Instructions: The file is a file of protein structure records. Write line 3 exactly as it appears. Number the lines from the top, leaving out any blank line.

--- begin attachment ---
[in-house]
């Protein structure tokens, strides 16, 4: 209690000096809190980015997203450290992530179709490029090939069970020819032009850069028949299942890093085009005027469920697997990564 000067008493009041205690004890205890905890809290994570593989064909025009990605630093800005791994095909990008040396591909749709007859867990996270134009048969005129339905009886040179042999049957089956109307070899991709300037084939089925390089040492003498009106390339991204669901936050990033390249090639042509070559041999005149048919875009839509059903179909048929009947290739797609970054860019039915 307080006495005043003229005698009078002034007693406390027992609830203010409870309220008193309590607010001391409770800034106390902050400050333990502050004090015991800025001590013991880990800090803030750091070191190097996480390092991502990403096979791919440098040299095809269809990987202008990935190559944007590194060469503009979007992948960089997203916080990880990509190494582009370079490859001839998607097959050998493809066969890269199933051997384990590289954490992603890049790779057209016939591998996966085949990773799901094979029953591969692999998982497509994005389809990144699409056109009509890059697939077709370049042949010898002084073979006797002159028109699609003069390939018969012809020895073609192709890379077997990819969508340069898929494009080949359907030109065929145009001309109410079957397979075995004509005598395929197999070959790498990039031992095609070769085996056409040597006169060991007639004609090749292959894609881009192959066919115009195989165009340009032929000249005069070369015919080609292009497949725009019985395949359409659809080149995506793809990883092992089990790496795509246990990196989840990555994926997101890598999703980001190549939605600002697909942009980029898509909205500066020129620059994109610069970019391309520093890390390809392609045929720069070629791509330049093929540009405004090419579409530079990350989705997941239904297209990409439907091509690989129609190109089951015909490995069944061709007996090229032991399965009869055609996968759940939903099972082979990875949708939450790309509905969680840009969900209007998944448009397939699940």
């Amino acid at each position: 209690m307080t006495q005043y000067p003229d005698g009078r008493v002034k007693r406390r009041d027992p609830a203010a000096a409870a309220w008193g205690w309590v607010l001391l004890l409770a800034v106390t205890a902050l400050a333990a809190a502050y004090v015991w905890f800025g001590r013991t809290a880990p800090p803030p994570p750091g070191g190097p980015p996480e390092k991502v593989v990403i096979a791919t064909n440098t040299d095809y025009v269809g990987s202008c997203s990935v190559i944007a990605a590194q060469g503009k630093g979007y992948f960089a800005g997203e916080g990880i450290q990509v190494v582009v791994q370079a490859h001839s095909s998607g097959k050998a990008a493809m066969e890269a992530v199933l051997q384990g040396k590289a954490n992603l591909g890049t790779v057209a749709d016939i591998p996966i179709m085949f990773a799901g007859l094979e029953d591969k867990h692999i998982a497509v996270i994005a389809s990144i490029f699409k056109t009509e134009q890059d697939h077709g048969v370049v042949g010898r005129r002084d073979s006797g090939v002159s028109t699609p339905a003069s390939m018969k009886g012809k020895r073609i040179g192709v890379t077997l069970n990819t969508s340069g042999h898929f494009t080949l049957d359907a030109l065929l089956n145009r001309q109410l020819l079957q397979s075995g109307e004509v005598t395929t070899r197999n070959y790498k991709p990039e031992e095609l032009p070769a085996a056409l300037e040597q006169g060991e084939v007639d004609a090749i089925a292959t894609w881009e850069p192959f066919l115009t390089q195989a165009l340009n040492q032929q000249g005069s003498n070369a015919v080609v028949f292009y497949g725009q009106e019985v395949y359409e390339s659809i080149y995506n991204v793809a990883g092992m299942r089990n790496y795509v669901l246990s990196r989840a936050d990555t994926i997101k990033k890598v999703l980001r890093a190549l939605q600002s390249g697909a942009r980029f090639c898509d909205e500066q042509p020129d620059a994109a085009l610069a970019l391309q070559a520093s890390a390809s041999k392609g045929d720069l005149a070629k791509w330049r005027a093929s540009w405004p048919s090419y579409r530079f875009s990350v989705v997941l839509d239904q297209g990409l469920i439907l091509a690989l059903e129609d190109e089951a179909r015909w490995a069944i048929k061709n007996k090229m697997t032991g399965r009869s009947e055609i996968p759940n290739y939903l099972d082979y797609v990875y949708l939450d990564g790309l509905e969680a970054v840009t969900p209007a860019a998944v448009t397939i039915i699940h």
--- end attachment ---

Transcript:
């Amino acid at each position: 209690m307080t006495q005043y000067p003229d005698g009078r008493v002034k007693r406390r009041d027992p609830a203010a000096a409870a309220w008193g205690w309590v607010l001391l004890l409770a800034v106390t205890a902050l400050a333990a809190a502050y004090v015991w905890f800025g001590r013991t809290a880990p800090p803030p994570p750091g070191g190097p980015p996480e390092k991502v593989v990403i096979a791919t064909n440098t040299d095809y025009v269809g990987s202008c997203s990935v190559i944007a990605a590194q060469g503009k630093g979007y992948f960089a800005g997203e916080g990880i450290q990509v190494v582009v791994q370079a490859h001839s095909s998607g097959k050998a990008a493809m066969e890269a992530v199933l051997q384990g040396k590289a954490n992603l591909g890049t790779v057209a749709d016939i591998p996966i179709m085949f990773a799901g007859l094979e029953d591969k867990h692999i998982a497509v996270i994005a389809s990144i490029f699409k056109t009509e134009q890059d697939h077709g048969v370049v042949g010898r005129r002084d073979s006797g090939v002159s028109t699609p339905a003069s390939m018969k009886g012809k020895r073609i040179g192709v890379t077997l069970n990819t969508s340069g042999h898929f494009t080949l049957d359907a030109l065929l089956n145009r001309q109410l020819l079957q397979s075995g109307e004509v005598t395929t070899r197999n070959y790498k991709p990039e031992e095609l032009p070769a085996a056409l300037e040597q006169g060991e084939v007639d004609a090749i089925a292959t894609w881009e850069p192959f066919l115009t390089q195989a165009l340009n040492q032929q000249g005069s003498n070369a015919v080609v028949f292009y497949g725009q009106e019985v395949y359409e390339s659809i080149y995506n991204v793809a990883g092992m299942r089990n790496y795509v669901l246990s990196r989840a936050d990555t994926i997101k990033k890598v999703l980001r890093a190549l939605q600002s390249g697909a942009r980029f090639c898509d909205e500066q042509p020129d620059a994109a085009l610069a970019l391309q070559a520093s890390a390809s041999k392609g045929d720069l005149a070629k791509w330049r005027a093929s540009w405004p048919s090419y579409r530079f875009s990350v989705v997941l839509d239904q297209g990409l469920i439907l091509a690989l059903e129609d190109e089951a179909r015909w490995a069944i048929k061709n007996k090229m697997t032991g399965r009869s009947e055609i996968p759940n290739y939903l099972d082979y797609v990875y949708l939450d990564g790309l509905e969680a970054v840009t969900p209007a860019a998944v448009t397939i039915i699940h």